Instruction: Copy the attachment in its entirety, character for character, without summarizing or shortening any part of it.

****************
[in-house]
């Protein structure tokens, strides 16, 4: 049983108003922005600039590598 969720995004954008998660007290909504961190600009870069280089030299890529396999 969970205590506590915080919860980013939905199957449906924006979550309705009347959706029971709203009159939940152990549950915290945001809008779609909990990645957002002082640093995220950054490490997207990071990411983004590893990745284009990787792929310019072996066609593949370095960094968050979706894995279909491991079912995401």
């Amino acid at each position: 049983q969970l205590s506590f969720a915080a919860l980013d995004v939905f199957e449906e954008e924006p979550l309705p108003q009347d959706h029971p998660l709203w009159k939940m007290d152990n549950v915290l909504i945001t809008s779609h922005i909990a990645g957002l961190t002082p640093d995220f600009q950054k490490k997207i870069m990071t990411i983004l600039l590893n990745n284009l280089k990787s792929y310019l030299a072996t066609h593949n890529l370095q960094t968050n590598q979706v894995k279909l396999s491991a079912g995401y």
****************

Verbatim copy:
[in-house]
């Protein structure tokens, strides 16, 4: 049983108003922005600039590598 969720995004954008998660007290909504961190600009870069280089030299890529396999 969970205590506590915080919860980013939905199957449906924006979550309705009347959706029971709203009159939940152990549950915290945001809008779609909990990645957002002082640093995220950054490490997207990071990411983004590893990745284009990787792929310019072996066609593949370095960094968050979706894995279909491991079912995401």
């Amino acid at each position: 049983q969970l205590s506590f969720a915080a919860l980013d995004v939905f199957e449906e954008e924006p979550l309705p108003q009347d959706h029971p998660l709203w009159k939940m007290d152990n549950v915290l909504i945001t809008s779609h922005i909990a990645g957002l961190t002082p640093d995220f600009q950054k490490k997207i870069m990071t990411i983004l600039l590893n990745n284009l280089k990787s792929y310019l030299a072996t066609h593949n890529l370095q960094t968050n590598q979706v894995k279909l396999s491991a079912g995401y």